Bukhara Dome of Faith
Bukhara, located on the Great Silk Road, is more than 2,000 years old. It is the most comprehensive example of a medieval city in Central Asia where entire neighborhoods with their ancient face have been preserved to this day, monuments of particular interest are the famous tomb of Ismail Samani, a masterpiece of Muslim architecture from the 10th century as well a large number of 17th century Koran schools. The historical part of the city, which is in fact an open-air museum, combines the city's long history into a single ensemble.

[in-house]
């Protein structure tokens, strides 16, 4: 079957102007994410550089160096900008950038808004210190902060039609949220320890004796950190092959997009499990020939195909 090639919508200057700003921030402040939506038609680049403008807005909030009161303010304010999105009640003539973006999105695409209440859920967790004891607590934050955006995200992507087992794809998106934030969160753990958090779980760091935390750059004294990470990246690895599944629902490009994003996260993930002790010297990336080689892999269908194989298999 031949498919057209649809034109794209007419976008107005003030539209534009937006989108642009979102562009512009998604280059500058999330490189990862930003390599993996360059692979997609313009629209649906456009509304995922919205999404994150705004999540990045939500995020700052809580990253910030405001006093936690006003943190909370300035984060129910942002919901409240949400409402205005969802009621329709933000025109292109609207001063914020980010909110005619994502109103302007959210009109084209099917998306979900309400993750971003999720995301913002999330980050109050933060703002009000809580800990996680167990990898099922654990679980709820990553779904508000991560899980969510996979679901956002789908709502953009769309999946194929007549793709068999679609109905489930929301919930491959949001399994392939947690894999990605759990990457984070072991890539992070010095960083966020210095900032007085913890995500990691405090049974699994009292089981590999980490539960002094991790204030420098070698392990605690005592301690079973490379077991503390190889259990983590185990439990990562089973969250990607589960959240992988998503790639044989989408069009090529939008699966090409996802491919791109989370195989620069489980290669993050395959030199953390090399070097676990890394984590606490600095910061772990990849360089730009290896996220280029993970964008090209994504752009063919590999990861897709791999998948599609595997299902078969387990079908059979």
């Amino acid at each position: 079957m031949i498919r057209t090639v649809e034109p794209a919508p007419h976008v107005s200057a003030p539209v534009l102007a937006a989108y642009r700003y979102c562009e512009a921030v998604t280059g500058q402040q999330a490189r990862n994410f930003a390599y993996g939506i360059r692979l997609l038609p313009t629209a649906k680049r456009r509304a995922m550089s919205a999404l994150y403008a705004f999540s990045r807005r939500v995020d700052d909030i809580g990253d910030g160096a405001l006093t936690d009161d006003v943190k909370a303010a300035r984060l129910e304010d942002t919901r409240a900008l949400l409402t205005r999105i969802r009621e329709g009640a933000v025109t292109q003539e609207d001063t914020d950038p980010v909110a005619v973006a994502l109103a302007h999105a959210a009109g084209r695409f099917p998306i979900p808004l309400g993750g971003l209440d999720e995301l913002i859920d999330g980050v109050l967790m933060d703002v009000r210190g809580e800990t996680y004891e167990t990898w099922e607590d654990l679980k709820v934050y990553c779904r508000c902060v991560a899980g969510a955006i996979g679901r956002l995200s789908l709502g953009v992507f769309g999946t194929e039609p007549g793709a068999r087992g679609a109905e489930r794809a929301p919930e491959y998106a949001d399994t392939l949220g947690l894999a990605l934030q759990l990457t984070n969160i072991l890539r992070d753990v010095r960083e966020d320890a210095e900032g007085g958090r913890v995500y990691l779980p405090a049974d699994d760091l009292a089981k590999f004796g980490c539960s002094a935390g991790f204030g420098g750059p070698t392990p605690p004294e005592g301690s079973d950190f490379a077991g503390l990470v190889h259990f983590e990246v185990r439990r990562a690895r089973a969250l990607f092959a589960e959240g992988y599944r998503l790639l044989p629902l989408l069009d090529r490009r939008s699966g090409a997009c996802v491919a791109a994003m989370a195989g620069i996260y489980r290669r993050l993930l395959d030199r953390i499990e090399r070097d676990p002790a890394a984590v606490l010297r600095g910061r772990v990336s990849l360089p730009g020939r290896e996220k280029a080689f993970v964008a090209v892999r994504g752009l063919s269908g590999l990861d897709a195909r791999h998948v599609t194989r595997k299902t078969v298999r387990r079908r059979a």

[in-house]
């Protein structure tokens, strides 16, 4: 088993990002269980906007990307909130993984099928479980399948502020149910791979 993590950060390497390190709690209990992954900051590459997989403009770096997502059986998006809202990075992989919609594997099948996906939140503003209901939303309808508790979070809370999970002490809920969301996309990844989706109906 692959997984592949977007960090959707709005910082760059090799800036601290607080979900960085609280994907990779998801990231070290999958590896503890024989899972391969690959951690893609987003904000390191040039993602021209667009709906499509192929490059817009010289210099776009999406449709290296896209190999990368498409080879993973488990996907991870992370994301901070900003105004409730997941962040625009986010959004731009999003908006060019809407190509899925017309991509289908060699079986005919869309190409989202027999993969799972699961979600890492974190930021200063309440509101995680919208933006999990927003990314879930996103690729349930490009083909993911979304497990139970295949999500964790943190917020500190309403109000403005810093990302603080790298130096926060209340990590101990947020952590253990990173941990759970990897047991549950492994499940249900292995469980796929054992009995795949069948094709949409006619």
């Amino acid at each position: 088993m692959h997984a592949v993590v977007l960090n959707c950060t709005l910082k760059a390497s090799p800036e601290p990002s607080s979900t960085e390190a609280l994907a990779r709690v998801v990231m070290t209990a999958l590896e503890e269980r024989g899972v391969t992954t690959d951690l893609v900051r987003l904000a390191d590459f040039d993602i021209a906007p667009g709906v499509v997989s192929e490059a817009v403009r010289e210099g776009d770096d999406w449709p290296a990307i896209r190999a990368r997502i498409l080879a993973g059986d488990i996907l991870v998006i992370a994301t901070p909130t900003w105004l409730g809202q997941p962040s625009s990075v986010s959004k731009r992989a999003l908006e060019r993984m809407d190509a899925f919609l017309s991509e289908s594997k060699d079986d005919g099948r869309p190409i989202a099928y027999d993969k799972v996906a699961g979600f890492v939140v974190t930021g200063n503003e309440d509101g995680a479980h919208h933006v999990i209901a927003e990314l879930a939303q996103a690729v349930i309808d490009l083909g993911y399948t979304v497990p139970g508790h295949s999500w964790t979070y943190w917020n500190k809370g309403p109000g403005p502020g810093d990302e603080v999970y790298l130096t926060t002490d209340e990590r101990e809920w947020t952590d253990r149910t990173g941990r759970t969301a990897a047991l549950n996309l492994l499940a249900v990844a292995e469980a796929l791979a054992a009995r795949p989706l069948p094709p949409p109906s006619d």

For centuries, Bukhara was a fertile oasis in the valley of the Zerafshan River on the Great Silk Road, the leading center of science and culture. Archaeological excavations show that the settlements arose as early as the time of the Kushan Empire in the 2nd millennium BC. In the 4th century it was incorporated into the Ephtalite state. Before the Arab conquest, Bukhara was one of the largest cities in Central Asia for its prosperity, its location on a rich oasis and at the crossroads of ancient trade routes. It became an important cultural center of the Baghdad Caliphate in 709. In 892, Bukhara became the capital of the independent Samanid Kingdom. But the big economic growth came with the looting the city ended in 1220 by the Mongol hordes of Genghis Khan. It slowly recovered when it became part of the Timurid Empire in the 14th century. In the Middle Ages, Bukhara was a holy city for all Muslims in Central Asia; not only from a religious point of view, but also from an aesthetic point of view. Bukhara was considered a place of glory, a home for many famous figures of the time. The author of the second most important Islamic book after the Koran, the book of authentic khadiths, Al-Jami as-Sahih, was Imam Al-Bukhari. Abu Ali Ibn Sina, known in the west as Avicenna, was born in a small village near Bukhara and started his career in this city. The respected Sheikh Bahauddin Nakshbandi, the founder of the Sufi order, was also born in Bukhara. Bukhara gave the world such important personalities as the historian Narschachi and the poets Rudaki and Dakiki. Even the rogue from local folklore, Khodja Nasriddin, came from Bukhara. The centuries-old activity of Muslim scientists, thinkers, architects and poets gave the city such titles as "Domes of Faith", "Noble Bukhara", "Blessed City." It seems that Bukhara really does all these names earned. The historic center of Bukhara, which contains numerous mosques and Koran schools, has been listed as a World Heritage Site by UNESCO.